(2) *Current in a Parallel Circuit. * Ohm's law states that the current

in a circuit is inversely proportional to the circuit resistance. This fact

is true in both series and parallel circuits.

There is a single path for current in a series circuit.

The amount of

current is determined by the total resistance of the circuit and the applied

voltage.

In a parallel circuit, the source current divides among the

available paths.

The behavior of current in parallel circuits will be shown by a series of

illustrations using example circuits with different values of resistance for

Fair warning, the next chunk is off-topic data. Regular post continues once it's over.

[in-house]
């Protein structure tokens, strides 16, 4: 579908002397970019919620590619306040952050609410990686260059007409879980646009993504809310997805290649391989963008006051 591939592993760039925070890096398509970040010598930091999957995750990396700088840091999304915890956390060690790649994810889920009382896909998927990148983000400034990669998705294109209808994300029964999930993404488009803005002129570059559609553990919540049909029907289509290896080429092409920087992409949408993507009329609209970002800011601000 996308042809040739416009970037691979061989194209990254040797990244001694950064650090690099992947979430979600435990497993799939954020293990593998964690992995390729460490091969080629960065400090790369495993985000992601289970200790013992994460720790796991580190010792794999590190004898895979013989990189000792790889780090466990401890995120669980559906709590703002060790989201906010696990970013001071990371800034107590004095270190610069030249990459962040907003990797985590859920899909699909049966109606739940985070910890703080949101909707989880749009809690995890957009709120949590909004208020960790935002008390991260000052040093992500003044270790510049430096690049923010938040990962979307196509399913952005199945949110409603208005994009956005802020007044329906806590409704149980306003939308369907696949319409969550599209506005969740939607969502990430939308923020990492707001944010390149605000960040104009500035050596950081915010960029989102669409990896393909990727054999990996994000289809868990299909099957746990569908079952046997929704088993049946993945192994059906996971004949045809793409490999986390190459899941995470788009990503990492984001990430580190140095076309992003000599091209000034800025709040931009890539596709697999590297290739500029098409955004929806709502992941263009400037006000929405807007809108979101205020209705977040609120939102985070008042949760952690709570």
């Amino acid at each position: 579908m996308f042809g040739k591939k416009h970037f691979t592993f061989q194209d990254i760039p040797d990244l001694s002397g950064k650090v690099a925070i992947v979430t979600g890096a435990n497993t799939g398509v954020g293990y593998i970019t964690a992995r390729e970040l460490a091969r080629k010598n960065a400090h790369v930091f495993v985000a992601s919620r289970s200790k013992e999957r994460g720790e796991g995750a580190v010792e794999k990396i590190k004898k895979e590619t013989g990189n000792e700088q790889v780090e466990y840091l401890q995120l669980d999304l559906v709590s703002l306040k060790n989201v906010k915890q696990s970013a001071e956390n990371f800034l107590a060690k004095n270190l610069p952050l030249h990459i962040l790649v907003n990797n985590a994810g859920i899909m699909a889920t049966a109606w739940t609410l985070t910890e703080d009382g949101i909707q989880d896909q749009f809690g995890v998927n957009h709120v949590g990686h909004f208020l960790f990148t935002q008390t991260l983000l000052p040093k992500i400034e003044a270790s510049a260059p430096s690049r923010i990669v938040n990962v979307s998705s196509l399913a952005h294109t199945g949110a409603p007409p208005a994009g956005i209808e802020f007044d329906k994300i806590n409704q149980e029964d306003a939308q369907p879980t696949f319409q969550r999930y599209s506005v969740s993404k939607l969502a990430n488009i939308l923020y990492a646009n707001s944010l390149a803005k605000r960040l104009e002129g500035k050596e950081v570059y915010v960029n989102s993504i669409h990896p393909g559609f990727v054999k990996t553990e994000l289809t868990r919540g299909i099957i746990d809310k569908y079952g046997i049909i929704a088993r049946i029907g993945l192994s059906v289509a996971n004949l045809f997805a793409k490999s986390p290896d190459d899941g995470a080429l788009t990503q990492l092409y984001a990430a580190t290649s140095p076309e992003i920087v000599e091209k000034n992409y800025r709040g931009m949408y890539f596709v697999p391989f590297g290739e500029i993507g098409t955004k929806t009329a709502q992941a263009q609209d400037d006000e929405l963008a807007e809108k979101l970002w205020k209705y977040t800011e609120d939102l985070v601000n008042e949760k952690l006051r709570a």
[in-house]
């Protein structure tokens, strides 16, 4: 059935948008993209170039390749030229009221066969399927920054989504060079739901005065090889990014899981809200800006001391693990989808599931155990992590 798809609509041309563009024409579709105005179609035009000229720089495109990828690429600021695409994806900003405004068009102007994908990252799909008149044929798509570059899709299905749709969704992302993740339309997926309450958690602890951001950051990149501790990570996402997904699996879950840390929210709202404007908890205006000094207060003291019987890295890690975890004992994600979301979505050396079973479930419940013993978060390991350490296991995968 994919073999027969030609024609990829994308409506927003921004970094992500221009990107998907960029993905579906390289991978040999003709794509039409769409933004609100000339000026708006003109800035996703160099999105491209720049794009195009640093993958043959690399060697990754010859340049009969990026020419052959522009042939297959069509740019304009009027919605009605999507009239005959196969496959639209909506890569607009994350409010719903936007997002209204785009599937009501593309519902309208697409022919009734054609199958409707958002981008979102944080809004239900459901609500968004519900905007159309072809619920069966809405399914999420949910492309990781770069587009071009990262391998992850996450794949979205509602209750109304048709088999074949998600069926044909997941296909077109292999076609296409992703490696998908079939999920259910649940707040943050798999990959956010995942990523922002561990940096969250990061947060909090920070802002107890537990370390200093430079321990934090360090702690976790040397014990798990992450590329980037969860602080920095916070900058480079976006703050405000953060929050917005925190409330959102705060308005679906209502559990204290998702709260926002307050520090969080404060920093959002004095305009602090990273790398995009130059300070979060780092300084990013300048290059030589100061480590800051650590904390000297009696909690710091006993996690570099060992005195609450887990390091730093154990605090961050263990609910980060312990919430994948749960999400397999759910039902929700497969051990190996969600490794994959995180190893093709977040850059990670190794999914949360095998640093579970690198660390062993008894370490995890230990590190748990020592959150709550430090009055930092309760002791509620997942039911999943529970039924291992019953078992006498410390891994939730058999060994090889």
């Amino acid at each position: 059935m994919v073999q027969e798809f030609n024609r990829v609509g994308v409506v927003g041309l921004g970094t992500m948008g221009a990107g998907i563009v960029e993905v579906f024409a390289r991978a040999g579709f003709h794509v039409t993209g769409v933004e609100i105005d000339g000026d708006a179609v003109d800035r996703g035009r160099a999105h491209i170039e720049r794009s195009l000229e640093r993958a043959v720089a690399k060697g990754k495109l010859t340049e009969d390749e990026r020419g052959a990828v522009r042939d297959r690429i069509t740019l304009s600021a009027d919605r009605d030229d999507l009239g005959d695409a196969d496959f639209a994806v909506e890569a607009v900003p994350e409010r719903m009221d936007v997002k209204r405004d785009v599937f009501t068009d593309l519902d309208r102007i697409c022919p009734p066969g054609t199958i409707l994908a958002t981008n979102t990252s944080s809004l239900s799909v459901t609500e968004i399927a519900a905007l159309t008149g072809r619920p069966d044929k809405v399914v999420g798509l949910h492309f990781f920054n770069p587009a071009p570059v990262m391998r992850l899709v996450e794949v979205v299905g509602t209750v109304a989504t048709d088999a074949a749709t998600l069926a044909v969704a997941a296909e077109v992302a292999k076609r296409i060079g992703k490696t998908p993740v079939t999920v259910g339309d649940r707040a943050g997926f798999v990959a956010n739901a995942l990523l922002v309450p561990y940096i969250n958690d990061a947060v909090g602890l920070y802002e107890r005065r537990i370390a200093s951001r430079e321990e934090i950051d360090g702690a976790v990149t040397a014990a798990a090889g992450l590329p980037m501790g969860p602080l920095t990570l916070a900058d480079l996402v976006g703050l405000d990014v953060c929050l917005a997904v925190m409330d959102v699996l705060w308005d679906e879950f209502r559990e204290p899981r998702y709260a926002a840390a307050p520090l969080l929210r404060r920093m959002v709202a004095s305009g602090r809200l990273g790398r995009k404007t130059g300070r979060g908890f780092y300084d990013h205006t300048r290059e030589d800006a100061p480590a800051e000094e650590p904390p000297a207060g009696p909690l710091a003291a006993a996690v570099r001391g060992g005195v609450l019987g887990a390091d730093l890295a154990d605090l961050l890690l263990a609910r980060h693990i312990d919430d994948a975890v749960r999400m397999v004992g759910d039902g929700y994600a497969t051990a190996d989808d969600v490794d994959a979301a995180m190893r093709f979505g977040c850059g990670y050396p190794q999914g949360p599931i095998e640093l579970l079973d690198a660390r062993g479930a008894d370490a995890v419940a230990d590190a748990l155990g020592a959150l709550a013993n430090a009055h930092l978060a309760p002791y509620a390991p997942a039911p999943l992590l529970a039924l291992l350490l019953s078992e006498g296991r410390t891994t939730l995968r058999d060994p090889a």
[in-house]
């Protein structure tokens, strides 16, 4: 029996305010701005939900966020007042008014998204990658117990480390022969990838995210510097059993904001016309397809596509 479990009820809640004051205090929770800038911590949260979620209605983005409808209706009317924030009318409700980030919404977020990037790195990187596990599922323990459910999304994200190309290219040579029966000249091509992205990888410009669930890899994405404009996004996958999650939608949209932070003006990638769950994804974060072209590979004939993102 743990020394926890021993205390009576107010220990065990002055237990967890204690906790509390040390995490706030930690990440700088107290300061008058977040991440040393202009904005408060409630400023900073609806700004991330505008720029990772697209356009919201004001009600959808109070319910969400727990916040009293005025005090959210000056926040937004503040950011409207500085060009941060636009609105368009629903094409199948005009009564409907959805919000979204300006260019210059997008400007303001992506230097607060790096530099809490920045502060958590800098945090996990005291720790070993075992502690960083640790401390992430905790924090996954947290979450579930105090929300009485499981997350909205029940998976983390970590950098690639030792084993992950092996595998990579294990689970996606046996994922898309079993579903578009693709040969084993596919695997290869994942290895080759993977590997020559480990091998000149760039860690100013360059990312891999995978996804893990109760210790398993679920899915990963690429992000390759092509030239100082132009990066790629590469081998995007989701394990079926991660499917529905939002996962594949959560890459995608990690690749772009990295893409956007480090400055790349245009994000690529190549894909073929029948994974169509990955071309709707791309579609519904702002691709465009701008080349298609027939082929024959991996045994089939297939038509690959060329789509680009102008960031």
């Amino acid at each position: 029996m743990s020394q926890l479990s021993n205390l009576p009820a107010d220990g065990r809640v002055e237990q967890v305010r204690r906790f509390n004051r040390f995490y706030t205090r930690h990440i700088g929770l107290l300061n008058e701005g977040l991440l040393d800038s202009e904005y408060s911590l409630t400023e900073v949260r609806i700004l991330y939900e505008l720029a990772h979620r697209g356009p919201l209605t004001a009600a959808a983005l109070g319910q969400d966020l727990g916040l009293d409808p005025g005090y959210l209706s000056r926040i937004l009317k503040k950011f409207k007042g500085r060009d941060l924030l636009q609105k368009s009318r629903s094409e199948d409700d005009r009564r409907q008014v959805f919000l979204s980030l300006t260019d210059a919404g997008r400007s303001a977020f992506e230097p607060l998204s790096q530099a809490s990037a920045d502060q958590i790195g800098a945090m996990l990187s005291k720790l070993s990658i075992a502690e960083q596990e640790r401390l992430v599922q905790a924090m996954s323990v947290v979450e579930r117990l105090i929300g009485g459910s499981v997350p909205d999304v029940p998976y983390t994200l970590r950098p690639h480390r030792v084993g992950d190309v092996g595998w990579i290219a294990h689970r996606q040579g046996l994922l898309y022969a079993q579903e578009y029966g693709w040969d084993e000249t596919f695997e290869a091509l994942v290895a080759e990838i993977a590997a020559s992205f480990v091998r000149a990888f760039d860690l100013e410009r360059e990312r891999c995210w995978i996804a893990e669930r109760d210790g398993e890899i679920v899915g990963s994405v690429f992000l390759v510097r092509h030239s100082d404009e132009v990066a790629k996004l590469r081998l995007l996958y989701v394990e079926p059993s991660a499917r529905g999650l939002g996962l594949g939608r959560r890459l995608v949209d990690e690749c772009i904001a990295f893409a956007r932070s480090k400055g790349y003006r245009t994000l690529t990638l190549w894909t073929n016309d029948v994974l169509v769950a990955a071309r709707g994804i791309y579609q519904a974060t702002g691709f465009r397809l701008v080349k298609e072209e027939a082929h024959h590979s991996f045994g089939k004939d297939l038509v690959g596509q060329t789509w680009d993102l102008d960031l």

a given value of applied voltage.

View A of figure 45 (on the following page) shows a basic series circuit.

Here, the total current must pass through the single resistor. The amount

of current can be determined.

Given:

Es = 50 volts

R1 = 10 Ohms

Part B shows the same resistor (R1) with a second resistor (R2) of equal

value connected in parallel across the voltage source.

When Ohm's law is

applied, the current flow through each resistor is found to be the same as

the current through the single resistor in part A.

Given:

Es = 50 volts

R1 = 10 Ohms

R2 = 10 Ohms